For example, USPTO offers a comprehensive telework setup for patent attorneys named the Enterprise Remote Access standard suite. It includes a government-furnished laptop and docking station, a dual monitor for examining patents, network router, keyboard, voice-over-IP software and headset, and a multifunction printer, among other elements. That configuration is for employees who telework four or five days a week.
“They relinquish their office space here and work from home,” Campbell said. “We actually give them the same suite of equipment they would have if they still had an office here.”
USPTO offers a scaled-back version of the standard ERA suite for nonproduction employees who don’t examine patents and telework only one to three days a week. That setup includes the agency-issued laptop, docking station and VOIP headset, but it lacks the dual monitor and other components of the fully loaded telework setup.
USPTO now offers a third option for business units that want to deploy teleworkers without incurring the hardware expenses of the ERA suites. The agency began offering its ERA Portal, a virtual telework environment, in fiscal 2009.
With that option, employees use their own computer to telework. To create a secure connection from their home to USPTO’s Web portal, they use an agency-issued security token, a small hardware device that generates a one-time password, in conjunction with virtual private network software. The portal lets teleworkers remotely access their office-based PCs, so they can use all the typical office applications. More than 400 employees now use the portal to telework.
The ERA Portal was purely a cost-saving measure, Campbell said. The standard ERA Suite costs a little less than $2,800, while the only user-device cost associated with the portal is the $180 VOIP headset and about $100 for the token. As for the user-furnished equipment, requirements are few. For instance, USPTO recommends that users’ machines have at least 1G of RAM.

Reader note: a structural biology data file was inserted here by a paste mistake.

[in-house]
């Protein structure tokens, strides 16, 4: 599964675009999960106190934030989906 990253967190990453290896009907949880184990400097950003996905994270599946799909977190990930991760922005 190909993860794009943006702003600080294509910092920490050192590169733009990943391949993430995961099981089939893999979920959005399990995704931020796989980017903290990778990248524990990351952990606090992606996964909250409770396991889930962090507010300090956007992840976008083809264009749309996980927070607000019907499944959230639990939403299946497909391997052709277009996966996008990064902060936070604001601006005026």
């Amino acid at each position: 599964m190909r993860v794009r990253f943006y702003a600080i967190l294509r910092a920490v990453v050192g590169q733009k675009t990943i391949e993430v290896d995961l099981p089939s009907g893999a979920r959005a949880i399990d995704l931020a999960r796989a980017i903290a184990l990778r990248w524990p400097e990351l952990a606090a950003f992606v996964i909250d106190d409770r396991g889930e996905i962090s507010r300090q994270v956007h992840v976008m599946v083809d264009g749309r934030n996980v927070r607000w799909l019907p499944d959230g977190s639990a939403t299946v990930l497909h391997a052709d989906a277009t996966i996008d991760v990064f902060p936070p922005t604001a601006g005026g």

The Defense Department has its own inexpensive solution that gets around the need to furnish laptops for employees who are only occasionally pressed into telework. DOD’s Lightweight Portable Security-Remote Access uses bootable, open-source software that works with most Windows, Macintosh and Linux computers. It creates a nonpersistent trusted node for secure Web browsing, cloud computing and network access.
Teleworkers can run the LPS-Remote Access CD on their home computers. The CD boots a Linux operating system and installs nothing on the client computer, running only in RAM to bypass any local malware and leave no record of the session.
Approved by DOD's CIO in December 2009 for COOP use, more than 30 DOD organizations with more than 58,000 employees have since adopted LPS-Remote Access. The software is available for all federal agencies and contractors.
2. Secure Connection
No one wants telework to become a conduit for network intruders, data loss or malware, so agencies need to provide a secure way to access IT resources.
A security token and VPN connection, such as the one that USPTO and others use, provide one line of defense. The combination offers a mechanism for telework, but it can also play a role in facilitating COOP plans.
At USPTO, if an employee designated for certain duties during a COOP episode was not already a teleworker, he or she could use the portal after receiving a security token.
The National Renewable Energy Laboratory also has created a flexible telework program that can easily take on a COOP role, said Frank Rukavina, the lab’s director of sustainability.
NREL’s regular teleworkers use a government-issued laptop, security token and VPN to access the agency’s intranet and IT resources, so they are already prepared to work from home as needed.